Leadership or a boss’s impact — it can be positive (the energetic, charismatic leader who inspires and engages) or negative (someone who walks into a room, lights a fuse with words or behaviors and is often oblivious to the chaos he/she has created). An important part of self-awareness (and emotional intelligence) is understanding how your words and behaviors affect those around you.
Some areas to think about:
- Sole attention to business task at the expense of workplace relationships. Research indicates high-performing teams spend as much time on relationship building (how to work together collaboratively/creatively) as they do on task functions. Accomplishing tasks at the expense of people’s feelings (barking orders or being condescending) is a costly and ineffective way to lead.
- A high need to control. Although we are hardwired as human beings with a need to control, there needs to be a balance. Individuals with significant control issues often react “big” when someone challenges their authority or position.
- Ongoing interpersonal ignorance. Being repeatedly blindsided by intense reactions of co-workers to your actions or words should be a warning sign. If not addressed, others may interpret it as insensitivity, arrogance or indifference on your part (all of which can come back to haunt you). Being perceived as “aloof” or uncaring is another danger zone.
- Telling yourself the ends justify the means (Type A’s, beware). Are you a boss who drives the bottom line without concern about morale? It’s a slippery slope when your command-and-control drive for results leaves bodies in your wake. Passionate drivers of workplace change can be positive influences if they present their messages in a way that inspires and persuades versus flattens and demotivates. It’s all about the delivery and your sensitivity toward others.
- Being overly critical or negative. Constantly looking for what’s wrong brings every one else down (and the bottom line). Leaders get more out of their people with a focus on strengths, positive solutions and an inspiring vision.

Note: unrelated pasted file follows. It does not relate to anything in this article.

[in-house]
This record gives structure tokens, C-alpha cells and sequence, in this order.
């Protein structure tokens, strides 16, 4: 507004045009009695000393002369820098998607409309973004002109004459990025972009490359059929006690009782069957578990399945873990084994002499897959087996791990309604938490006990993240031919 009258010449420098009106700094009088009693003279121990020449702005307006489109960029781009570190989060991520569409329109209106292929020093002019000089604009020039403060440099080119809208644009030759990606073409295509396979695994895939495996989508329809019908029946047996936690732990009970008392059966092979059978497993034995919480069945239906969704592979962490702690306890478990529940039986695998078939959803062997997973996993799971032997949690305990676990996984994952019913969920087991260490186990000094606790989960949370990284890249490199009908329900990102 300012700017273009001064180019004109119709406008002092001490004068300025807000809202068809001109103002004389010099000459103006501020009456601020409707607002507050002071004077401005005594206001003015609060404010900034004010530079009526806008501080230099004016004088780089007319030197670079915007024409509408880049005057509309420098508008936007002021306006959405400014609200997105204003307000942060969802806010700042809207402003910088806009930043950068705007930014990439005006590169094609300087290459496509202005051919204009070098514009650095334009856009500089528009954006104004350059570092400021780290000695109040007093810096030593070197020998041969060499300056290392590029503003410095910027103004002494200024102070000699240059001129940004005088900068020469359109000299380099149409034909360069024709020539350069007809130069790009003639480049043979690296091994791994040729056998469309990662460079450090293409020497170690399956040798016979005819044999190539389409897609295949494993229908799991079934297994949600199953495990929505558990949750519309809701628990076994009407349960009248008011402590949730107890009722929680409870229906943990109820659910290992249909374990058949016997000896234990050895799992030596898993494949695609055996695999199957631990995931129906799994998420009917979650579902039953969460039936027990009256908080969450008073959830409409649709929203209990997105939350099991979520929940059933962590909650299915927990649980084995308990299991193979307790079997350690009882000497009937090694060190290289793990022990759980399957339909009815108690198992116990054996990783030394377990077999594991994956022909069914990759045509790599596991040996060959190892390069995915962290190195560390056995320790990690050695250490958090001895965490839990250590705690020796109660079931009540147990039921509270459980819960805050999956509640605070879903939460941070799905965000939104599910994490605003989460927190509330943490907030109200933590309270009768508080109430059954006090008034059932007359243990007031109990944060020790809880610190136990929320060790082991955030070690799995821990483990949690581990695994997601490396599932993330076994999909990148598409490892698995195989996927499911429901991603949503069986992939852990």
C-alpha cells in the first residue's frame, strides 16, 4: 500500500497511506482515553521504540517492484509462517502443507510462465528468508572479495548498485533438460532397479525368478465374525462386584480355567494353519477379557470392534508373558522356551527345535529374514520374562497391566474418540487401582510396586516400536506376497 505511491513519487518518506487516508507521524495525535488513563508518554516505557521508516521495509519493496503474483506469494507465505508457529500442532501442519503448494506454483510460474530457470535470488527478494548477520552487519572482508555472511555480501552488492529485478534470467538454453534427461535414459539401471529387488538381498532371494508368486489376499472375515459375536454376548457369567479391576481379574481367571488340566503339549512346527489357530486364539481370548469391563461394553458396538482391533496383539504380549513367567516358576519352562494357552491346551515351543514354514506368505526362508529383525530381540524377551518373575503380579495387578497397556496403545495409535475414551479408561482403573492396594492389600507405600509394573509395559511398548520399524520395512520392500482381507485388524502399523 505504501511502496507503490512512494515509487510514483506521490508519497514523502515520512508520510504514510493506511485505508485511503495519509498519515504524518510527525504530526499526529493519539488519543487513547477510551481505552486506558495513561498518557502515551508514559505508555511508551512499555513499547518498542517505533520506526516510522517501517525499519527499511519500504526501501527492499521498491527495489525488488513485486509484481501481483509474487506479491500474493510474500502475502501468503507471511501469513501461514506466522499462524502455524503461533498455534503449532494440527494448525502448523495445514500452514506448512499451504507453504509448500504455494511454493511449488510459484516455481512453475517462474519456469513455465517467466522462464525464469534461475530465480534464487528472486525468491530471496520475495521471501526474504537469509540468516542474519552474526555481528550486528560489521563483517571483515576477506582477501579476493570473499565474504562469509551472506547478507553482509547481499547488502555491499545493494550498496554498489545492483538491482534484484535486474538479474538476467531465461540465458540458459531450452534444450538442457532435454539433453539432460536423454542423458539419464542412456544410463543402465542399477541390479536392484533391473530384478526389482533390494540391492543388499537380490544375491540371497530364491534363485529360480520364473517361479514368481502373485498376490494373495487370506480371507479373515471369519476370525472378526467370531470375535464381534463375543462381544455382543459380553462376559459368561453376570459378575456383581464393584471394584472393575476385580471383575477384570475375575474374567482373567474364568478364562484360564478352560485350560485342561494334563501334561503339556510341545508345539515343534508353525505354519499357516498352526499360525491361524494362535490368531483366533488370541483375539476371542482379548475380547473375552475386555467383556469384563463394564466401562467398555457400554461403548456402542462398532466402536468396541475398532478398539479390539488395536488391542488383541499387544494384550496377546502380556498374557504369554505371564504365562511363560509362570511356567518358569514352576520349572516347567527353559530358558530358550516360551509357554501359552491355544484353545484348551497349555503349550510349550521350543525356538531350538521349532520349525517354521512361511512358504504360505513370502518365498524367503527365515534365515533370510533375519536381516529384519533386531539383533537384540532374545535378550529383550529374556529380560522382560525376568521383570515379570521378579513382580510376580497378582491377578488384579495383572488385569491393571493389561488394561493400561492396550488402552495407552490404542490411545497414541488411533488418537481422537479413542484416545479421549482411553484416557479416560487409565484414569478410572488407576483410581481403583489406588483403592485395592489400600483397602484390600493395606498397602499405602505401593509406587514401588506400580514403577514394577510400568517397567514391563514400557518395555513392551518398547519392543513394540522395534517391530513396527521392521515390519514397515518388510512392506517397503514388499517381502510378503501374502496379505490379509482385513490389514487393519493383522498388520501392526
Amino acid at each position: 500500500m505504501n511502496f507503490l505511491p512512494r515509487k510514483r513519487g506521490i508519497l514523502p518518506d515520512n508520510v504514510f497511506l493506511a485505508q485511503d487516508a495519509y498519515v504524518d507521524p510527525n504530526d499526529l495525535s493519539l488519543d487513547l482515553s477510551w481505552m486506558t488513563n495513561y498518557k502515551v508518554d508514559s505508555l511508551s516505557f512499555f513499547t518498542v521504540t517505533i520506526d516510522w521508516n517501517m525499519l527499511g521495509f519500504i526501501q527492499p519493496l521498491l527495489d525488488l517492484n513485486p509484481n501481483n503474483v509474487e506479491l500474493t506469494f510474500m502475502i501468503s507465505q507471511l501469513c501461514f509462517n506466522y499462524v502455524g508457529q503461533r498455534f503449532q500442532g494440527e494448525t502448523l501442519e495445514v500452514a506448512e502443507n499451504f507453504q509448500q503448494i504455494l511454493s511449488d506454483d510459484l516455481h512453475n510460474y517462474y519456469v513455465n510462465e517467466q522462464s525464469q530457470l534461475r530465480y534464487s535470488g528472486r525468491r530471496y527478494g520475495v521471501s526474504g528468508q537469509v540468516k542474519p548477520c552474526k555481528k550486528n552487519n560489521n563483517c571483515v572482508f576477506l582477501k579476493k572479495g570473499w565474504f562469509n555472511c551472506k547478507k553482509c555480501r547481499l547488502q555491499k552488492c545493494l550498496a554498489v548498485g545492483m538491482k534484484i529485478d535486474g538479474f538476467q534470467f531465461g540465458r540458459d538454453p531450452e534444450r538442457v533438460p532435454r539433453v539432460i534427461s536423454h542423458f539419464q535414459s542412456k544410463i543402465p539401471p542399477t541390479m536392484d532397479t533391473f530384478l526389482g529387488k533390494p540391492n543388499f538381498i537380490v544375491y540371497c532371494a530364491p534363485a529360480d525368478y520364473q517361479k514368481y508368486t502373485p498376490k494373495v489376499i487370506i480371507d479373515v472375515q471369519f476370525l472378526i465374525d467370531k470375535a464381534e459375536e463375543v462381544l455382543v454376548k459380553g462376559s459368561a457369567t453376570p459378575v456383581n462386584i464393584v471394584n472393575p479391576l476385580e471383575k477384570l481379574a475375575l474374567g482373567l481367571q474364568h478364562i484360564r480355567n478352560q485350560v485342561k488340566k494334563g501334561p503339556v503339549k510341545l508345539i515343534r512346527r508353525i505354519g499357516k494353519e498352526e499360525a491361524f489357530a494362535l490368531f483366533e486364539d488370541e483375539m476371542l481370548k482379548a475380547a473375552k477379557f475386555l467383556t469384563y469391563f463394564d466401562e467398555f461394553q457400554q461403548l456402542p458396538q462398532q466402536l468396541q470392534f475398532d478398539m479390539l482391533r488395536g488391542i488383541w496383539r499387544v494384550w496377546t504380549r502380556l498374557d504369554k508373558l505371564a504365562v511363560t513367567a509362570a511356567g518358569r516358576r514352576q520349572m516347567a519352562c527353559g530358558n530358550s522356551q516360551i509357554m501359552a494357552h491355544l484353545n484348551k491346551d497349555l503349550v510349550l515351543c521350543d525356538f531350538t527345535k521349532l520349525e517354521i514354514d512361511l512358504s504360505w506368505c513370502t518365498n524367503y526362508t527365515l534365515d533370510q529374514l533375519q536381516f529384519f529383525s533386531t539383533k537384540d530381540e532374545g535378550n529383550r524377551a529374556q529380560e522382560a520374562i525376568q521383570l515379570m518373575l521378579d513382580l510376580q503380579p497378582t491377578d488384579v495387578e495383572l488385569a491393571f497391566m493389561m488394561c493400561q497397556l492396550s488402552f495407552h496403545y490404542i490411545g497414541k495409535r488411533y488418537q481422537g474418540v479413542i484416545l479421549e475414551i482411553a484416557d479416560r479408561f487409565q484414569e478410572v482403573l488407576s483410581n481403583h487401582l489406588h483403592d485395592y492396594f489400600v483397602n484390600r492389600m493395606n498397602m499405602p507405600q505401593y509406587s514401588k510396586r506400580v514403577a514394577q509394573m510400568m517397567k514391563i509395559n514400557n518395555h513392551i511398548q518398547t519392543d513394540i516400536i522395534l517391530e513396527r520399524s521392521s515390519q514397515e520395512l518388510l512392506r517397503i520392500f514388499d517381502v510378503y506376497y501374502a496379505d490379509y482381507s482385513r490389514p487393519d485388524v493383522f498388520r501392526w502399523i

- A “shoot the messenger” mentality. The impact of leaders who react in anger or retribution will likely result in employees who fear the wrath, withdraw and may withhold important information.
- Overreacting. It’s easy to overreact when coming from a place of fear or anger. If you have an anger-management issue or experience continual anxiety, get help.
We all have hooks and triggers that can result in an impulsive or emotional reaction. The most common:
- A challenge to your authority (hot button for people with control issues).
- Threats to you, your job, your compensation or going “above your head” to senior management are sure bets for generating “big” reactions.
- Integrity issues. People understandably get reactive when their core values are violated or challenged.
- Criticism. Condemnation, judgments or blaming are a surefire way to generate defensiveness.
The good news is there is help. The first step is to get clear about what pushes your emotional buttons so you can make a different behavioral choice.
A common tool in today’s workplace is a 360-degree feedback survey (typically completed by workplace peers) to find out how others perceive you. I offer this to my clients. Invest in yourself by hiring me as your coach! I can help you learn, develop and grow your leadership and coaching abilities. I coach leaders all over the world via Skype. Call me: 360 682 5807 or email: firstname.lastname@example.org
New self-awareness allows us to make different choices. Understanding our impact allows us to make informed and intentional behavior choices.Not understanding the impact of our words and actions can be detrimental to career success and, ultimately, organizational performance.